The ancient practices of phototherapy and chromotherapy are gaining momentum as valid science. Researchers are now able to study how light and color not only affect psychological behavior, but also physiological systems of the body. An article in The New York Times explores how color and light influence well-being in a variety of circumstance; from prison cells to neonatal units, Continue reading
Researchers at Rhode Island Hospital have discovered that obese people may suffer from serious mental depression due to their weight. The study they conducted, which can be found online in the journal Depression and Anxiety, finds that obese individuals who suffer from anxiety due only to their weight may experience it as severely as those with social anxiety disorder (SAD).
The current criteria in the Diagnostic and Statistical Manual on Mental Disorders (DSM-IV) on SAD states that a person with a medical condition can be diagnosed with SAD only if their anxiety is unrelated to their medical condition. The research at Rhode Island Hospital concluded that obese people with weight-related anxiety experience significant social anxiety compared to individuals who have been diagnosed with SAD. Dr. Kristy Dalrymple, Ph.D., who led the study, Continue reading
One in 20 people suffer from clinical depression in this country, and the rate is significantly higher among seniors. It’s higher still among senior women (women are twice as likely to be depressed as men). When you include the widespread prevalence of seasonal affective disorder (SAD) this time of year, it’s clear there’s big public health problem out there. New research findings in the Netherlands show that bright light therapy (BLT) may be part of the answer. Call it a lightbulb moment in the treatment of depression.
The details: The study of depression and light therapy involved 89 people aged 60 and over. Half received three weeks of one-hour-a-day BLT. For comparison, the others were “treated” with a pale, not therapeutically significant light for the same duration. Treatment sessions occurred in the early morning each day. At the end of three weeks, those receiving BLT experienced significant improvements in mood, sleep quality, Continue reading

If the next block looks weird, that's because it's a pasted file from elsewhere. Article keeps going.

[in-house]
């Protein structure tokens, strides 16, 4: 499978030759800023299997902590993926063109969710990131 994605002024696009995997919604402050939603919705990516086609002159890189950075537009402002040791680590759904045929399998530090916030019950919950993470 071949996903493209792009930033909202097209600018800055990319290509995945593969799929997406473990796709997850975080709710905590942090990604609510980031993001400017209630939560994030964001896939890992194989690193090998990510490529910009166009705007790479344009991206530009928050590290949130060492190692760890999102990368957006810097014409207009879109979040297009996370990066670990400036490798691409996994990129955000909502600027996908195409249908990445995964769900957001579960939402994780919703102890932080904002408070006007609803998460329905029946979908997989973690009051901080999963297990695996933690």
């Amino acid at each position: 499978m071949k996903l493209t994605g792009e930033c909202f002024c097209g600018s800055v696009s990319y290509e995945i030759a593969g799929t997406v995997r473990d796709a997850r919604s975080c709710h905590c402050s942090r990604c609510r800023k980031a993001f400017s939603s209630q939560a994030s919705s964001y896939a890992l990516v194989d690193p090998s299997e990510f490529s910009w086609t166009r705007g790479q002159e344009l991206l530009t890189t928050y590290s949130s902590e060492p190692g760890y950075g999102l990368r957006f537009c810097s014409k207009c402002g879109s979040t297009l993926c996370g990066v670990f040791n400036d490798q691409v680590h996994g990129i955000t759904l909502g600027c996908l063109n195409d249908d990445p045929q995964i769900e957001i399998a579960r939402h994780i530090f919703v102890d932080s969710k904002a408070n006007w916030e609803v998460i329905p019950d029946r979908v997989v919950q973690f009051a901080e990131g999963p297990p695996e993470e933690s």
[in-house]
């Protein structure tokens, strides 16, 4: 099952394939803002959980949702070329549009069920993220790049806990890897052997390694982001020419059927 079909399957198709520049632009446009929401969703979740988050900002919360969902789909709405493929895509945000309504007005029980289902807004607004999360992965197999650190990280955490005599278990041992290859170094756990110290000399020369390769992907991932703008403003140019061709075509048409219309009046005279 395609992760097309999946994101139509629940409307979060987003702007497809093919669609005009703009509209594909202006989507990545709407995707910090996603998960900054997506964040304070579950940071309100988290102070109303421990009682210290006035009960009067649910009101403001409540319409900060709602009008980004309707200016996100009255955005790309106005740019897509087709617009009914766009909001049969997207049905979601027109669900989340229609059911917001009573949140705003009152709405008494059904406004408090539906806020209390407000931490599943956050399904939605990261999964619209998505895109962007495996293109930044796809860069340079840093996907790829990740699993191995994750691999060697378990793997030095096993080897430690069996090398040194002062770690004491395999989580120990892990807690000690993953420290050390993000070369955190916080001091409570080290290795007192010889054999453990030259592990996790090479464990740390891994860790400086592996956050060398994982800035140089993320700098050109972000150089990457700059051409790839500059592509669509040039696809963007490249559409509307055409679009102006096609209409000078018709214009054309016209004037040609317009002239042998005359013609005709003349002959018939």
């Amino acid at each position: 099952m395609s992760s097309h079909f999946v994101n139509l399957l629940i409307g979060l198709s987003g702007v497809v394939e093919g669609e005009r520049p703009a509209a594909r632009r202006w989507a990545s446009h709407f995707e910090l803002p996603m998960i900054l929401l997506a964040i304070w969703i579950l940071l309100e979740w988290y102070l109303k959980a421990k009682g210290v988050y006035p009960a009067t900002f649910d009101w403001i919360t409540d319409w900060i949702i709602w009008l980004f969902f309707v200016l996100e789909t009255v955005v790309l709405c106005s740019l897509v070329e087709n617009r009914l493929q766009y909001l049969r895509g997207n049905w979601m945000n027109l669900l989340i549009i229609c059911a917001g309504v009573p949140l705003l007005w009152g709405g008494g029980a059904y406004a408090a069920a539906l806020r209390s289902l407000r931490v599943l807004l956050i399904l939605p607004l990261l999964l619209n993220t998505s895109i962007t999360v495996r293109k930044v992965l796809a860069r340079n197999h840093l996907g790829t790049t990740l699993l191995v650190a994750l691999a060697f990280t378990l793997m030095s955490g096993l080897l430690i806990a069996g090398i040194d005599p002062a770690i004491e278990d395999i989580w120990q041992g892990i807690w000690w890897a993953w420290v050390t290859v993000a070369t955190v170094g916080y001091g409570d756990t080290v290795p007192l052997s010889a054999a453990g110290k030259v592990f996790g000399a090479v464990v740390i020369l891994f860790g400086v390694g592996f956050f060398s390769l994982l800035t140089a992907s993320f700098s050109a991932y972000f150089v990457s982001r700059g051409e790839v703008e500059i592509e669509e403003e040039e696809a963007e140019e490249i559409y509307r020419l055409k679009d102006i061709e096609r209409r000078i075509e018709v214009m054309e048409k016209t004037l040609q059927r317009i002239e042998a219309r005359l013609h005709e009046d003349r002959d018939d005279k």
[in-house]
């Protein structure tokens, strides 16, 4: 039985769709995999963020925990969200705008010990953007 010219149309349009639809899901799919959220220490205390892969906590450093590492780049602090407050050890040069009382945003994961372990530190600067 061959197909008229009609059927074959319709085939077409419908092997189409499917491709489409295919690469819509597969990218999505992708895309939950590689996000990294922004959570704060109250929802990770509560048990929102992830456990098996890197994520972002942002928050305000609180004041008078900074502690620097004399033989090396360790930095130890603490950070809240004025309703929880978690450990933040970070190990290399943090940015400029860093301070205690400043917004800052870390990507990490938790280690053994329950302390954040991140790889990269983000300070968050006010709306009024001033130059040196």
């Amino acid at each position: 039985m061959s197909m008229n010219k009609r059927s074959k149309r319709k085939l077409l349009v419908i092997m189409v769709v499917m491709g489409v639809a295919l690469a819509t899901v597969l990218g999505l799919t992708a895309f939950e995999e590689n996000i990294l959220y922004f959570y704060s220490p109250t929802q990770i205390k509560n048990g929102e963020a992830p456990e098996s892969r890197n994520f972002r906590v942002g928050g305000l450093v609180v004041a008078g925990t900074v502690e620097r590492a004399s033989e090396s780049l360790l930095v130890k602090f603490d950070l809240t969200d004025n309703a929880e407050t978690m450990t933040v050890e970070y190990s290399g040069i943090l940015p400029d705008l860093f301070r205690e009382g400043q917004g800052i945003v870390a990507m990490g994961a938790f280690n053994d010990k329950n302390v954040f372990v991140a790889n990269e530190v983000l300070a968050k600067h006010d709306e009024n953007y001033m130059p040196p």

Anxiety disorders are the most common psychiatric disorders in the world. We take a look at these disorders.
Everybody feels anxious at times. Anxiety gears you up to face a threatening situation and rouses you to action. In general, it helps you cope.
But if you have an anxiety disorder, this normally helpful emotion can do just the opposite – it can keep you from coping and disrupt your daily life. Anxiety disorders aren’t just a case of “nerves”. They are illnesses, often related to the biological makeup and life experiences of the individual and they frequently run in families.
There are several types of anxiety disorders, each with its own distinct features. Many people have a single anxiety disorder. But it isn’t unusual for an anxiety disorder to be accompanied by another illness, such as depression, an eating disorder, substance abuse or another anxiety disorder.
What are the different types of anxiety disorders?
Phobias are the most common form of anxiety. (See the Post “ Phobias – 540 Common Phobias” . They are characterized by an intense, irrational and almost paralyzing fear of a specific situation or object. Adults with phobias realize their fears are irrational, but often facing, or even thinking about facing, the feared object or situation brings on a panic attack or severe anxiety.
Generalized anxiety disorder (GAD). People with GAD usually expect the worse and worry excessively about everyday life circumstances (such as their health, job, raising of children or finances), or minor matters (such as household chores or renovations – even just getting through the day becomes problematic). The person’s worries are much more than normal day-to-day anxiety. They are excessive, unrealistic, chronic and relentless.
Panic disorder. Panic attacks are characterized by a sudden rush of fear, usually accompanied by a pounding heart, shortness of breath, a choking or suffocating sensation or other physical symptoms. They often occur in response to a stressful situation or during a period of chronic emotional stress. Attacks can occur in the most familiar and seemingly non-threatening settings, at the grocery store, in church or while driving along a familiar road. Sufferers often describe a feeling of unreality during the attack. Someone experiencing a panic attack may feel on the verge of losing control or even dying.
Obsessive-Compulsive disorder (OCD). OCD is characterized by obsessions and compulsions. Obsessions are persistent, intrusive and unwanted thoughts; compulsions are repetitive behaviors or mental acts, often linked to obsessions. The obsessions and compulsions are distressing and time-consuming and often lead to impairment in functioning.
Post Traumatic Stress Disorder (PTSD). As a result of exposure to traumatic events, many people display symptoms such as intrusive memories of the event, nightmares, avoiding reminders of the event, feeling anxious or down, detachment from others, and a restricted range of emotions. A diagnosis of PTSD is made if these symptoms are present for more than three months and interfere with functioning.
Social Anxiety Disorder (SAD), also called Social Phobia, is an intense, persistent fear of being humiliated or embarrassed in social situations. Sufferers tend to think other people are very competent in public and that they are not. Small mistakes make appear much more serious than they really are. Blushing may seem painfully embarrassing, and they feel as though all eyes are focused on them. Exposure to the feared social situation or anticipation of the situation can produce an intense and immediate anxiety reaction, including physiological symptoms such as sweating and blushing.